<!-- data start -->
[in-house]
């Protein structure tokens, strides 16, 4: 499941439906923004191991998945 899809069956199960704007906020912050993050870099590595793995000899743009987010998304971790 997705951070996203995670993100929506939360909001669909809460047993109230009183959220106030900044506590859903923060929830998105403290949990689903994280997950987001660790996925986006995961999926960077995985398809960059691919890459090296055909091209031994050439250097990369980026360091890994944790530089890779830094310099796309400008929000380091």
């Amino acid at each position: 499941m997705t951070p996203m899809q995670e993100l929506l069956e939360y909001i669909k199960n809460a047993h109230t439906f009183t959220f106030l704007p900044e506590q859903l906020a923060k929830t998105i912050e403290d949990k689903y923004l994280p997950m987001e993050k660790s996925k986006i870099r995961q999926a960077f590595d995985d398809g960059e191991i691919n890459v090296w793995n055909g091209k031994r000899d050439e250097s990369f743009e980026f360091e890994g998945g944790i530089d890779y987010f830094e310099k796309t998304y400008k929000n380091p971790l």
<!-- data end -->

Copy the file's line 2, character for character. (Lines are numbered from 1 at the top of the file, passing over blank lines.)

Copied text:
């Protein structure tokens, strides 16, 4: 499941439906923004191991998945 899809069956199960704007906020912050993050870099590595793995000899743009987010998304971790 997705951070996203995670993100929506939360909001669909809460047993109230009183959220106030900044506590859903923060929830998105403290949990689903994280997950987001660790996925986006995961999926960077995985398809960059691919890459090296055909091209031994050439250097990369980026360091890994944790530089890779830094310099796309400008929000380091």